Plant Bug – Megaloceroea recticornis
Family Miridae – Plant Bugs
Live adult bugs photographed in the wild at McKee Marsh Forest Preserve, DuPage County, Illinois.
Larvae and adults feed on various grasses, particularly meadow foxtail, timothy, and red fescue.
Plant bugs — Miridae, the largest family of the Heteroptera, or true bugs– are globally important pests of crops such as alfalfa, apple, cocoa, cotton, sorghum, and tea. Some also are predators of crop pests and have been used successfully in biological control. Certain omnivorous plant bugs have been considered both harmful pests and beneficial natural enemies of pests on the same crop, depending on environmental conditions or the perspective of an observer.
As high-yielding varieties that lack pest resistance are planted, mirids are likely to become even more important crop pests. They also threaten crops as insecticide resistance in the family increases, and as the spread of transgenic crops alters their populations. Predatory mirids are increasingly used as biocontrol agents, especially of greenhouse pests such as thrips and whiteflies. 
4-segmented rostrum (visible curving to left under the insect’s head) is used to suck sap and dissolved tissue from living plants.
Some diagnostic characteristics of plant bugs in the family Miridae:
- Membranous portion of forewing has 1 or 2 closed cells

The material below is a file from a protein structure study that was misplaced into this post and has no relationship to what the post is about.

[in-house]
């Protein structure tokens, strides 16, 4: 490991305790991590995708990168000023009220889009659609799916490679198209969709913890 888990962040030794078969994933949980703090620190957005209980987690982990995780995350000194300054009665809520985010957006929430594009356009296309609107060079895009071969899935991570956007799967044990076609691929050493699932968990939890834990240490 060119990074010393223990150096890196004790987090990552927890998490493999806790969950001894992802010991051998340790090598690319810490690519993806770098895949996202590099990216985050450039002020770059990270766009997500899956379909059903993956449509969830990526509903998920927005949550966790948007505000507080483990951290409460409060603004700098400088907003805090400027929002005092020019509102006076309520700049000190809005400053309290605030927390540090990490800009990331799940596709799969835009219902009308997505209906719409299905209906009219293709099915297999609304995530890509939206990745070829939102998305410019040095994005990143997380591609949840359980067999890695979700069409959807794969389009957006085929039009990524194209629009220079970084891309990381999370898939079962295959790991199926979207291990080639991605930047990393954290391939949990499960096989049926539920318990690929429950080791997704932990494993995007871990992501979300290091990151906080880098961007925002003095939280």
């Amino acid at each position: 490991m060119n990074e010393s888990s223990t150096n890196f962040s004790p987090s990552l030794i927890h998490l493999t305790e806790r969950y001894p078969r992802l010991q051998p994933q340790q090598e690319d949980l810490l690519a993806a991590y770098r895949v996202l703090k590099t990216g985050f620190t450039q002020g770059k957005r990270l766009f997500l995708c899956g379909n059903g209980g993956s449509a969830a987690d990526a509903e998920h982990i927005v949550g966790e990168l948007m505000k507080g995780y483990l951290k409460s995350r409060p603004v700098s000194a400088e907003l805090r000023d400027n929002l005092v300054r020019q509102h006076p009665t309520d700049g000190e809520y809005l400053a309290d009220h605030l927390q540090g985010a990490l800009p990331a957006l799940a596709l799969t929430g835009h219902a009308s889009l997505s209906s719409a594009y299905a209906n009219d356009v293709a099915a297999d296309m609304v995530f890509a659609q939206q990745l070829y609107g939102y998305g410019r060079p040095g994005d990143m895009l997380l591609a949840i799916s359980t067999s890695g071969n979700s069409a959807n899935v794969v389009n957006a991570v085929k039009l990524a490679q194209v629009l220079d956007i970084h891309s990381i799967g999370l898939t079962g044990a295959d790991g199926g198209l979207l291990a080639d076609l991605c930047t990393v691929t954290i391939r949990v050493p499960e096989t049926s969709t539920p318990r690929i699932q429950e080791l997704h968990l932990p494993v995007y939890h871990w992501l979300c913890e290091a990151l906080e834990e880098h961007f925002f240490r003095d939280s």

- Thickened portion of front wings with a cuneus, a triangular shaped area adjacent to membranous area
- Ocelli (simple eyes) – most species lacking
- 4-segmented antennae and rostrum (beak)
- 3-segmented tarsi 
- Specialized setae known as trichobothria on the middle and hind femora 
The Miridae are unique within the Heteroptera in their possession of specialized setae known as trichobothria on the middle and hind femora. Most species lack the pair of ocelli found situated between the compound eyes of the majority of heteropteran species; the exception to this rule is the subfamily Isometopinae, which is thought to be the sister group of all remaining Miridae (the most basal lineage). The hemelytra, or forewings, nearly always have a well-demarcated cuneus, a triangular structure that is found in some other groups such as the non-parasitic Cimicoidea (bed bugs and their relatives) and whose anterior margin if formed by the costal fracture.
The pretarsus (claws and associated structures) shows much greater variation in the Miridae than in most other hemipterans, and provides many features crucial for understanding the subfamily classification of the group. As in most other bugs, the claws in the Miridae are symmetrical, the right and left claws being similarly developed. They may bear a pulvillus, a fleshy pad, on the ventral or interior surface of the claw; the exterior claw surface is sometimes ornamented with a few claw hairs of variable length.
- John L. Foltz, University of Florida, Dept of Entomology & Nematology, Hemiptera: Miridae, 2001.
- Bugguide.net, Megaloceroea recticornis
- Alfred G. Wheeler and Sir T. Richard E. Southwood FRS, Biology of the Plant Bugs
- American Museum of Natural History, National Science Foundation and University of New South Wales, Plant Bug Planetary Biodiversity Inventory, Plant Bugs (Miridae)
Order Hemiptera: True Bugs number almost 5,000 species in North America, and 40,000 worldwide. They have mouthparts formed into a beak, adapted for sucking plant juices or the liquefied insides of their animal prey.
Suborder Auchenorrhyncha – Cicadas & Planthoppers
Suborder Sternorrhyncha – Aphids, scales, mealybugs, jumping plant lice.
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